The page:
Player: George Wright was the Rangers 4th round pick in 1977 and they converted him from a right handed batter to a switch hitter in the minor leagues. He made the '82 Texas team as their starting centerfielder. He played a shallow position but had the range to back it up, handling over three chances per nine innings. Although he was rated as having an average arm his positioning helped him gun down 14 base runners. The Rangers placed him in the leadoff spot based on his speed but he was ill-suited for the slot as he batted .264 with a .305 on base percentage. Despite his swiftness he had just three steals in ten attempts.
Wright played all 162 games for the Rangers in '83. He started the year batting in the number eight spot in the lineup and gradually moved up until he was batting fifth by mid-year. Before it was over he was in the three slot and finished the year with a .276/.321/.424 stat line with 18 home runs.
The future looked bright for the young outfielder in 1984 but he got off to a poor start and lost his starting job to Gary Ward. He improved in the second half but hit just .243 with nine homers in 405 plate appearances. He regained his starting job to start the '85 campaign but Wright was monumentally bad. The Rangers gave him every chance to get his bat straightened out but he hit .190/.241/.242 in 363 at bats. His negative 3.9 WAR represents one of the worst seasons ever.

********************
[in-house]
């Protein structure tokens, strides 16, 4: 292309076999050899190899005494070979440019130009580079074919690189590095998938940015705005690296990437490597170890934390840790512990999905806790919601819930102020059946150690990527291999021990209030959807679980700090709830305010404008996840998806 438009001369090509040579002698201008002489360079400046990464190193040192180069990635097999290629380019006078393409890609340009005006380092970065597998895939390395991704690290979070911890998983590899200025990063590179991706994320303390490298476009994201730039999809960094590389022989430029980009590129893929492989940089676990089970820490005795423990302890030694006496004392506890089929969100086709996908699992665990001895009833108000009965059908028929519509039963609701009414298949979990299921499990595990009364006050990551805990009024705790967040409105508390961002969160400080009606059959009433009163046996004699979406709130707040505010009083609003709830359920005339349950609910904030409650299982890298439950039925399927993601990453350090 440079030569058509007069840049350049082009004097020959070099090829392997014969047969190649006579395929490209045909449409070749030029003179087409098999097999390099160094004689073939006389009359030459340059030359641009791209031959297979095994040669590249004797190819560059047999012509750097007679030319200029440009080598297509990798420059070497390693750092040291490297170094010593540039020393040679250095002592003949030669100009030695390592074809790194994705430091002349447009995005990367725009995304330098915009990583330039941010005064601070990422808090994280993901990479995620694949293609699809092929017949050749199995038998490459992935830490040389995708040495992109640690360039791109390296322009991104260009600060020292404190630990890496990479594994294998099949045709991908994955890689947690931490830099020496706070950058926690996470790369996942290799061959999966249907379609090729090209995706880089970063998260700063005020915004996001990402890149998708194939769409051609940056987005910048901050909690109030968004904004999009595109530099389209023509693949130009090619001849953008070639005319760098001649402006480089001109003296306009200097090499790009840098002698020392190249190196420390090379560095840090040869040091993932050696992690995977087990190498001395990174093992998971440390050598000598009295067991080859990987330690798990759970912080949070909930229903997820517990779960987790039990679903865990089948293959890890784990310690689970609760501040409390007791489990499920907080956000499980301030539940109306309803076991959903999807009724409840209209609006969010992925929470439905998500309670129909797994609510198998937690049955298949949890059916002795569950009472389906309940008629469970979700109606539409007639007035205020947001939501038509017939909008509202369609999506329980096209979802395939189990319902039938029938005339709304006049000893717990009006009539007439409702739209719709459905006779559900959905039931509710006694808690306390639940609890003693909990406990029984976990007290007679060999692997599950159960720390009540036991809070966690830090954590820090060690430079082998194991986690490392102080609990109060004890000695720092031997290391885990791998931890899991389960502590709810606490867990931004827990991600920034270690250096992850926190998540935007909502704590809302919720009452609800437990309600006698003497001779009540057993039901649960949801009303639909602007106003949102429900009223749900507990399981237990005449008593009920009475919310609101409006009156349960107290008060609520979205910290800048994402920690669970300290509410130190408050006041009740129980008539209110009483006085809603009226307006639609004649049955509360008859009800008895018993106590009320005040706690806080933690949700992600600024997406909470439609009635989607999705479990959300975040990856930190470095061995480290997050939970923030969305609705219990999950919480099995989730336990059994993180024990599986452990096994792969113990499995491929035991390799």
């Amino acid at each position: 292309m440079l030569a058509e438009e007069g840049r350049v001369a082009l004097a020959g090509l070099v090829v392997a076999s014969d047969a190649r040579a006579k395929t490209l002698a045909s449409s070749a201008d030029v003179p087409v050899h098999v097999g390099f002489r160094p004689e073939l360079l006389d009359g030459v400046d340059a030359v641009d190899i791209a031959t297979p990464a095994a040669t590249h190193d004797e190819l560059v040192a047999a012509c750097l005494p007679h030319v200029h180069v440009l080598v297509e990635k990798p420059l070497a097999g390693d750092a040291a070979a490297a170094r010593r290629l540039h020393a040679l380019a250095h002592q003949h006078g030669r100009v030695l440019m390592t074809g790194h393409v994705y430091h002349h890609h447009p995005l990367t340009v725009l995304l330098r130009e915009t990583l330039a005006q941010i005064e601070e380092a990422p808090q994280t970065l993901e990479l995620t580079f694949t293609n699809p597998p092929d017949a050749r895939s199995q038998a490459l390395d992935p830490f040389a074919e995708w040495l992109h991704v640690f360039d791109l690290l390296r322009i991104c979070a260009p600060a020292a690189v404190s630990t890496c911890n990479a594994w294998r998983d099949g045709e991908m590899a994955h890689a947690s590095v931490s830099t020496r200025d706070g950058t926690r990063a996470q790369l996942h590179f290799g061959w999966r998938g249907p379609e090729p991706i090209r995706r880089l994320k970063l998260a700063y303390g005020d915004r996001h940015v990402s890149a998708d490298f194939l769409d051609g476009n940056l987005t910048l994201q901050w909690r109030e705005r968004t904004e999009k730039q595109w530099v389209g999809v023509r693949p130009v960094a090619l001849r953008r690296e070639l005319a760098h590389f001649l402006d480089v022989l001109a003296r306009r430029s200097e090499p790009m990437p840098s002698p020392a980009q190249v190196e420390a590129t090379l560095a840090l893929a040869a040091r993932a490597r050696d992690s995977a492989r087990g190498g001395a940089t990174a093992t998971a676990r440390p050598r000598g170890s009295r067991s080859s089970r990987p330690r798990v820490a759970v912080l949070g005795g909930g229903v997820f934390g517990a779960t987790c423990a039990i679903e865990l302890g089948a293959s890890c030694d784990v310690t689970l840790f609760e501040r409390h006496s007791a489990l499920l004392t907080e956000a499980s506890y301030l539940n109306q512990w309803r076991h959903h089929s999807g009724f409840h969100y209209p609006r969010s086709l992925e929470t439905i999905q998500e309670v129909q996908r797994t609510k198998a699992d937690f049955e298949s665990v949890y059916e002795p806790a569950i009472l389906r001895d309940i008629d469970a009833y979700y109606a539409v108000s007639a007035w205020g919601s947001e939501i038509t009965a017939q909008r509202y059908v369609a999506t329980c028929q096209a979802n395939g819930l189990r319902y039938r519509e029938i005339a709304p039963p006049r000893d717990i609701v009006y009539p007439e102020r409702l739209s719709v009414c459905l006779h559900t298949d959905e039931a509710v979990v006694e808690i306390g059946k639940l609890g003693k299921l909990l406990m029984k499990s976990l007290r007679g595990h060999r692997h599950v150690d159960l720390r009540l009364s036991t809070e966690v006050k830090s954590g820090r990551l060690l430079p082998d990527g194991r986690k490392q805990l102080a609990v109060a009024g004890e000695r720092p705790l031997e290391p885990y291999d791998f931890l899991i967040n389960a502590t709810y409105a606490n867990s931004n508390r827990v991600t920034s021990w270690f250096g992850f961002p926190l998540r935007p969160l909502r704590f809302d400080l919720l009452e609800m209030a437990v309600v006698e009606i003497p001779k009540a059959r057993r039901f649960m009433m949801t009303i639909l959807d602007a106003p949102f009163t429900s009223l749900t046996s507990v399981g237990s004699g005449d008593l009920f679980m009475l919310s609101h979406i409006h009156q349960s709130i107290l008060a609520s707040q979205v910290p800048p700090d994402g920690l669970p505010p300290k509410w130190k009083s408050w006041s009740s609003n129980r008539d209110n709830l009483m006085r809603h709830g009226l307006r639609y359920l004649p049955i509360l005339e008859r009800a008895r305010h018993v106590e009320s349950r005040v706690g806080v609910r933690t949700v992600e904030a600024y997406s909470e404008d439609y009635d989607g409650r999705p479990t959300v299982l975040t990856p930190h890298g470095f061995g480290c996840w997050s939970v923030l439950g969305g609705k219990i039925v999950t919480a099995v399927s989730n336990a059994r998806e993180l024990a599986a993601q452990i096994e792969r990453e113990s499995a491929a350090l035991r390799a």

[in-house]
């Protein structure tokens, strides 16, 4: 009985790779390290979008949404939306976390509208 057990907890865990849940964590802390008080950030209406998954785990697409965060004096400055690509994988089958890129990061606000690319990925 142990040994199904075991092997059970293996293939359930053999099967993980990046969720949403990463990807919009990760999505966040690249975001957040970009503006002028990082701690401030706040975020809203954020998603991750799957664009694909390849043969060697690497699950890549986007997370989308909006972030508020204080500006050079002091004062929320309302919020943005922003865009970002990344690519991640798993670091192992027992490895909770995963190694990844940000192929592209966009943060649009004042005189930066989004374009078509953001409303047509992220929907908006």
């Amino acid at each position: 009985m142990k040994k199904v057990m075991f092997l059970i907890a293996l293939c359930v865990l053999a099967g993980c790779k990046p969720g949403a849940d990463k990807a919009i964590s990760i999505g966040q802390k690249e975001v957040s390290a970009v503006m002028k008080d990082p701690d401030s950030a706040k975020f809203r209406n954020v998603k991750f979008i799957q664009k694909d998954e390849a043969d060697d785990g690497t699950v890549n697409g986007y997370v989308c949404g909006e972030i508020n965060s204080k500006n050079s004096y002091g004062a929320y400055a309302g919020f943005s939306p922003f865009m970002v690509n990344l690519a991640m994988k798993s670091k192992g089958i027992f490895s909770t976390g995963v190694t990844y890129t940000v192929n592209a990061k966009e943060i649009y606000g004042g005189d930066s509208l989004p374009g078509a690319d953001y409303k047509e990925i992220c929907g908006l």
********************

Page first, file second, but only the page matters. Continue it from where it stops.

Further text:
The Rangers brought Wright back in '86 as a fourth outfielder but a defensive gaffe in left on June 16 would expedite the end of his tenure with the Rangers. Texas sold his contract to Montreal where he finished the year with a .202 average in 245 trips to the plate. He played professional baseball for 11 more seasons for the White Sox, Royals, and Giants organizations, and also played in Mexico and Japan, but never appeared in the majors again.
Flipside: These highlights are nice but they do not mention his walk-off RBI single on May16th.
Oddball: Wright earned 4.3 WAR in his first two years then somehow "earned" -7.2 WAR over the next three years.
History: Wright had a decent start to his career but it soon went to crap. His similarity scores through age 24 list Bernie Williams as comparable but then he played more like the subject of "Weekend at Bernie's". Wright might not have been destined for stardom but his decline was severe and shocking to Rangers fans.
Wright didn't last long on the MLB scene but he carved out a niche south of the border, playing many years in Mexico before retiring at age 38 in 1997.